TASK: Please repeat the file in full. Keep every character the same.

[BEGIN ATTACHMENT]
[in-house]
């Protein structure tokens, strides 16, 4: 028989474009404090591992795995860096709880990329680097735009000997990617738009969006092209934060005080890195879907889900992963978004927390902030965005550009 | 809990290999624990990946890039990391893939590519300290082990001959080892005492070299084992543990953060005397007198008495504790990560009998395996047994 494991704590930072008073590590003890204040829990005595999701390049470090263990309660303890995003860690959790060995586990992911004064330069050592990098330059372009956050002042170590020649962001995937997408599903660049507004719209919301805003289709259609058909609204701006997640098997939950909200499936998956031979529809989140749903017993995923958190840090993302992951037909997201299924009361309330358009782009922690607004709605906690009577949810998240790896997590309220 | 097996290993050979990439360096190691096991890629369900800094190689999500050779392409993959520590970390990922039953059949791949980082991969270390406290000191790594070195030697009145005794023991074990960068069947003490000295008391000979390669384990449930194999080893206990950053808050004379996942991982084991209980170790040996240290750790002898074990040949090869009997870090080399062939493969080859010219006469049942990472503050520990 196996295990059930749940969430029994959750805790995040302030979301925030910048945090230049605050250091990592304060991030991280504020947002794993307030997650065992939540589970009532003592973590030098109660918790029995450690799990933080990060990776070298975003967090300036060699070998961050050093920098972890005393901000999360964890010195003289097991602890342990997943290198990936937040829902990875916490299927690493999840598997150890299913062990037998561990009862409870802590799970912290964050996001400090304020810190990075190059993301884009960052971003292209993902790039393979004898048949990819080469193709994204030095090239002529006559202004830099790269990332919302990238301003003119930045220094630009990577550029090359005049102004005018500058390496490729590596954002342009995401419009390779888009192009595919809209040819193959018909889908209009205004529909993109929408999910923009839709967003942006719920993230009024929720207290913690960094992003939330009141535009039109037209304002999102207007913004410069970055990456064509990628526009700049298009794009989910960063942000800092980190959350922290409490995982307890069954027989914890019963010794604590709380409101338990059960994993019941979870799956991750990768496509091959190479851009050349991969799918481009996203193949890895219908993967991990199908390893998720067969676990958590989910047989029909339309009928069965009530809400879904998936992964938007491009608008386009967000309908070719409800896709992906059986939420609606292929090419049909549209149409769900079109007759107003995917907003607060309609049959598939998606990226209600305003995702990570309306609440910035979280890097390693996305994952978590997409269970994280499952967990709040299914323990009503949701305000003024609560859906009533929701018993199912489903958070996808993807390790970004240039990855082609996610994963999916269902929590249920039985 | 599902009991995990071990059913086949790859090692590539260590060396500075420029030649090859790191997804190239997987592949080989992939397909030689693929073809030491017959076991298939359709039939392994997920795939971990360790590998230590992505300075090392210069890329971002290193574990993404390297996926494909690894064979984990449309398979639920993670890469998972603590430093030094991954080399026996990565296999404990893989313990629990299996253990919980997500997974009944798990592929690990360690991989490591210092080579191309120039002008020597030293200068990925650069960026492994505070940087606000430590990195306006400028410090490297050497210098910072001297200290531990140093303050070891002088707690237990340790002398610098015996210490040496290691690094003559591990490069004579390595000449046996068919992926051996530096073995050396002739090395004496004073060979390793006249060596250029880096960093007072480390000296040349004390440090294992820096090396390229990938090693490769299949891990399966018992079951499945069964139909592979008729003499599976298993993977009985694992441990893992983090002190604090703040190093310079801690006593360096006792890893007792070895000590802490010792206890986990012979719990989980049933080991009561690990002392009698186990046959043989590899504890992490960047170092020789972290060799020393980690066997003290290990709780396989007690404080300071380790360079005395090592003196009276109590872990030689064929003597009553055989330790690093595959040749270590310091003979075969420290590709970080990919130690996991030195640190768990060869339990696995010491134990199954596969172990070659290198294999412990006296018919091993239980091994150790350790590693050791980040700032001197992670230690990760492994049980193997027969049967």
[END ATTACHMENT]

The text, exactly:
[in-house]
């Protein structure tokens, strides 16, 4: 028989474009404090591992795995860096709880990329680097735009000997990617738009969006092209934060005080890195879907889900992963978004927390902030965005550009 | 809990290999624990990946890039990391893939590519300290082990001959080892005492070299084992543990953060005397007198008495504790990560009998395996047994 494991704590930072008073590590003890204040829990005595999701390049470090263990309660303890995003860690959790060995586990992911004064330069050592990098330059372009956050002042170590020649962001995937997408599903660049507004719209919301805003289709259609058909609204701006997640098997939950909200499936998956031979529809989140749903017993995923958190840090993302992951037909997201299924009361309330358009782009922690607004709605906690009577949810998240790896997590309220 | 097996290993050979990439360096190691096991890629369900800094190689999500050779392409993959520590970390990922039953059949791949980082991969270390406290000191790594070195030697009145005794023991074990960068069947003490000295008391000979390669384990449930194999080893206990950053808050004379996942991982084991209980170790040996240290750790002898074990040949090869009997870090080399062939493969080859010219006469049942990472503050520990 196996295990059930749940969430029994959750805790995040302030979301925030910048945090230049605050250091990592304060991030991280504020947002794993307030997650065992939540589970009532003592973590030098109660918790029995450690799990933080990060990776070298975003967090300036060699070998961050050093920098972890005393901000999360964890010195003289097991602890342990997943290198990936937040829902990875916490299927690493999840598997150890299913062990037998561990009862409870802590799970912290964050996001400090304020810190990075190059993301884009960052971003292209993902790039393979004898048949990819080469193709994204030095090239002529006559202004830099790269990332919302990238301003003119930045220094630009990577550029090359005049102004005018500058390496490729590596954002342009995401419009390779888009192009595919809209040819193959018909889908209009205004529909993109929408999910923009839709967003942006719920993230009024929720207290913690960094992003939330009141535009039109037209304002999102207007913004410069970055990456064509990628526009700049298009794009989910960063942000800092980190959350922290409490995982307890069954027989914890019963010794604590709380409101338990059960994993019941979870799956991750990768496509091959190479851009050349991969799918481009996203193949890895219908993967991990199908390893998720067969676990958590989910047989029909339309009928069965009530809400879904998936992964938007491009608008386009967000309908070719409800896709992906059986939420609606292929090419049909549209149409769900079109007759107003995917907003607060309609049959598939998606990226209600305003995702990570309306609440910035979280890097390693996305994952978590997409269970994280499952967990709040299914323990009503949701305000003024609560859906009533929701018993199912489903958070996808993807390790970004240039990855082609996610994963999916269902929590249920039985 | 599902009991995990071990059913086949790859090692590539260590060396500075420029030649090859790191997804190239997987592949080989992939397909030689693929073809030491017959076991298939359709039939392994997920795939971990360790590998230590992505300075090392210069890329971002290193574990993404390297996926494909690894064979984990449309398979639920993670890469998972603590430093030094991954080399026996990565296999404990893989313990629990299996253990919980997500997974009944798990592929690990360690991989490591210092080579191309120039002008020597030293200068990925650069960026492994505070940087606000430590990195306006400028410090490297050497210098910072001297200290531990140093303050070891002088707690237990340790002398610098015996210490040496290691690094003559591990490069004579390595000449046996068919992926051996530096073995050396002739090395004496004073060979390793006249060596250029880096960093007072480390000296040349004390440090294992820096090396390229990938090693490769299949891990399966018992079951499945069964139909592979008729003499599976298993993977009985694992441990893992983090002190604090703040190093310079801690006593360096006792890893007792070895000590802490010792206890986990012979719990989980049933080991009561690990002392009698186990046959043989590899504890992490960047170092020789972290060799020393980690066997003290290990709780396989007690404080300071380790360079005395090592003196009276109590872990030689064929003597009553055989330790690093595959040749270590310091003979075969420290590709970080990919130690996991030195640190768990060869339990696995010491134990199954596969172990070659290198294999412990006296018919091993239980091994150790350790590693050791980040700032001197992670230690990760492994049980193997027969049967």